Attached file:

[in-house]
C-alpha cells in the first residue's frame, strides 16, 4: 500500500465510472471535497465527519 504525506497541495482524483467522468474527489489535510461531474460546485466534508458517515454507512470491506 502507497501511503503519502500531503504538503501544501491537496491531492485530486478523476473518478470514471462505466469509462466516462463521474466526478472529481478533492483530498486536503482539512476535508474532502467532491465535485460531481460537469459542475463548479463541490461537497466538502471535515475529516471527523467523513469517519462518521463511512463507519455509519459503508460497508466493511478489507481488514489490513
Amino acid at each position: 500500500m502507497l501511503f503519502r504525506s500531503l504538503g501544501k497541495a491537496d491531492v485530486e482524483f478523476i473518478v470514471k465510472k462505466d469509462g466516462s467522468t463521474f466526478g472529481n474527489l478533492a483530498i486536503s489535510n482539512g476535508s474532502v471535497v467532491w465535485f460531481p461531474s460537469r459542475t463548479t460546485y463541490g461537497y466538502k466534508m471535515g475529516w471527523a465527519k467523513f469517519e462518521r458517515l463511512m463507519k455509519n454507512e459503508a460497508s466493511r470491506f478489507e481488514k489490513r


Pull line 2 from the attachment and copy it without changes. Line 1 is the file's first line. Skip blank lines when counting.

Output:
C-alpha cells in the first residue's frame, strides 16, 4: 500500500465510472471535497465527519 504525506497541495482524483467522468474527489489535510461531474460546485466534508458517515454507512470491506 502507497501511503503519502500531503504538503501544501491537496491531492485530486478523476473518478470514471462505466469509462466516462463521474466526478472529481478533492483530498486536503482539512476535508474532502467532491465535485460531481460537469459542475463548479463541490461537497466538502471535515475529516471527523467523513469517519462518521463511512463507519455509519459503508460497508466493511478489507481488514489490513